Apr 16, 2019
Intel says it will exit the 5G phone business as Apple and Qualcomm strike multiyear deal
Intel this evening says it has decided to leave the 5G mobile modem market to focus its efforts more on 4G and 5G modems for PCs and smart home devices, as well as its broader 5G infrastructure business. The announcement comes just hours after Apple and Qualcomm struck a surprise settlement in the two companies’ ongoing patent infringement and royalties dispute related to Apple’s use of Qualcomm modems in the iPhone.Read Article >
It’s likely Intel’s decision here was what prompted Apple and Qualcomm’s decision to settle — which came as quite a surprise since it happened just as lawyers were presenting opening arguments at the latest courtroom trial that began yesterday in Southern California. But it’s unclear when Intel came to this decision, or when it informed Apple, and Intel declined to comment. Either way, phone manufacturers like Apple will need to look elsewhere for their 5G radios now, and that means Intel just ceded that business to Qualcomm.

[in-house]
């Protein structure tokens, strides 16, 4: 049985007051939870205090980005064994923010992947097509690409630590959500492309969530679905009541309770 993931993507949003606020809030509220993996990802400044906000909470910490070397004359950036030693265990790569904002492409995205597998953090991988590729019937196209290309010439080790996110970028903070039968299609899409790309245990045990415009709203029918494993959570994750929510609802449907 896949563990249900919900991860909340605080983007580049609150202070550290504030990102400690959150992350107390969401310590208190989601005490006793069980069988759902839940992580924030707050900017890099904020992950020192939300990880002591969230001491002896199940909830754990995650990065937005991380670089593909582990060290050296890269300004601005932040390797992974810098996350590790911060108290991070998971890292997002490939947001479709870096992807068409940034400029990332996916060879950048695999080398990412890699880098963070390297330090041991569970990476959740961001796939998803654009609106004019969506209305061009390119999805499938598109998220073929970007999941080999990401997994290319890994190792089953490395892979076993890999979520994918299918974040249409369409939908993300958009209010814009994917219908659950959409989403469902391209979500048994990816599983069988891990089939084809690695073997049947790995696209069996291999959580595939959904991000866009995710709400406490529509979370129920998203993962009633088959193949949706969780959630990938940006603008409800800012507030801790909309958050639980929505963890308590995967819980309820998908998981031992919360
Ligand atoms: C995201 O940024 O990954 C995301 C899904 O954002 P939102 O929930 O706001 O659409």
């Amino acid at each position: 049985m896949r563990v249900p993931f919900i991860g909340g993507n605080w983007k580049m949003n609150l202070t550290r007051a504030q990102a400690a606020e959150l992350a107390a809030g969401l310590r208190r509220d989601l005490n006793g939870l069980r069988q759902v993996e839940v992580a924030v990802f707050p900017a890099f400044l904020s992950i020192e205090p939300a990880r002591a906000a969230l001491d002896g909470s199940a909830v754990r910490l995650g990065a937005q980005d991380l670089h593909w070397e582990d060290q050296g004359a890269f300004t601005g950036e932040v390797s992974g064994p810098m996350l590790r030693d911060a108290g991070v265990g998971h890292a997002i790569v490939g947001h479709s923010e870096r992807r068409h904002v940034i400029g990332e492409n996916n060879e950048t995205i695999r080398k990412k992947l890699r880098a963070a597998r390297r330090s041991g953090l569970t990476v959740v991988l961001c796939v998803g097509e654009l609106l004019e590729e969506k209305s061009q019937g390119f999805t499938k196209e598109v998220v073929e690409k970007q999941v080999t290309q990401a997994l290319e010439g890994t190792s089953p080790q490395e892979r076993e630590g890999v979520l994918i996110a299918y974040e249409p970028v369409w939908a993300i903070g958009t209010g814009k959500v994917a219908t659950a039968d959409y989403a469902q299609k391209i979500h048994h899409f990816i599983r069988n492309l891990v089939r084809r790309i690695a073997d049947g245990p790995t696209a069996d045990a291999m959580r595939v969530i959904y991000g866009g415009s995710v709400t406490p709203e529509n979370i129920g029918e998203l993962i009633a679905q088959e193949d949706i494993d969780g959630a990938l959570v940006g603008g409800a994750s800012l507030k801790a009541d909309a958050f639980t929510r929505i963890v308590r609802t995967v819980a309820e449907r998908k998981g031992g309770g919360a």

Mar 26, 2019
Judge recommends import ban on iPhones after latest Apple vs. Qualcomm verdict
The latest chapter in the ongoing and messy Apple versus Qualcomm legal battle might mean a US import ban on some iPhone models. A US trade judge has found Apple guilty of infringing on two Qualcomm patents related to power management and data download speeds. As a result, the judge — International Trade Commission Judge MaryJoan McNamara — says some iPhone models containing competing Intel modems might be blocked from shipping from China, where they’re manufactured, to the US.Read Article >
The judgment is still pending review by the ITC. And it’s possible that, on review, things could change: in a separate ITC ruling today, Qualcomm lost another opportunity for an iPhone ban after an initial finding of patent infringement was rejected by the full commission.